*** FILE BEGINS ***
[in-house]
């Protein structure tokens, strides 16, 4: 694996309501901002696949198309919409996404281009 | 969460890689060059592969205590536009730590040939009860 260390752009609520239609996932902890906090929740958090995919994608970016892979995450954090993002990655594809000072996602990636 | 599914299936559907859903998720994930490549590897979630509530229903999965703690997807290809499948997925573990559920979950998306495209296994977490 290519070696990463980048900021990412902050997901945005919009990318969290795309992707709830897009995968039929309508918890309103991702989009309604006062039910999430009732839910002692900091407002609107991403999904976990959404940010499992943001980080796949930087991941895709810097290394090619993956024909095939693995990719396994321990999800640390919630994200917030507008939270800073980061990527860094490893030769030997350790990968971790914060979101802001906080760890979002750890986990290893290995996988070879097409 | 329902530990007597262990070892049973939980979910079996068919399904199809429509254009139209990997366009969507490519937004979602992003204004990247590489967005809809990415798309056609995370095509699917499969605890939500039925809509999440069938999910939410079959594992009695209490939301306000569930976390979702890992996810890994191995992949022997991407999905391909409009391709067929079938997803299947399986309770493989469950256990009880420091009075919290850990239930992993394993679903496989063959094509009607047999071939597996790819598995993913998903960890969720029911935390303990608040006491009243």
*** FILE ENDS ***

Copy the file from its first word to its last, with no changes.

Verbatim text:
[in-house]
């Protein structure tokens, strides 16, 4: 694996309501901002696949198309919409996404281009 | 969460890689060059592969205590536009730590040939009860 260390752009609520239609996932902890906090929740958090995919994608970016892979995450954090993002990655594809000072996602990636 | 599914299936559907859903998720994930490549590897979630509530229903999965703690997807290809499948997925573990559920979950998306495209296994977490 290519070696990463980048900021990412902050997901945005919009990318969290795309992707709830897009995968039929309508918890309103991702989009309604006062039910999430009732839910002692900091407002609107991403999904976990959404940010499992943001980080796949930087991941895709810097290394090619993956024909095939693995990719396994321990999800640390919630994200917030507008939270800073980061990527860094490893030769030997350790990968971790914060979101802001906080760890979002750890986990290893290995996988070879097409 | 329902530990007597262990070892049973939980979910079996068919399904199809429509254009139209990997366009969507490519937004979602992003204004990247590489967005809809990415798309056609995370095509699917499969605890939500039925809509999440069938999910939410079959594992009695209490939301306000569930976390979702890992996810890994191995992949022997991407999905391909409009391709067929079938997803299947399986309770493989469950256990009880420091009075919290850990239930992993394993679903496989063959094509009607047999071939597996790819598995993913998903960890969720029911935390303990608040006491009243």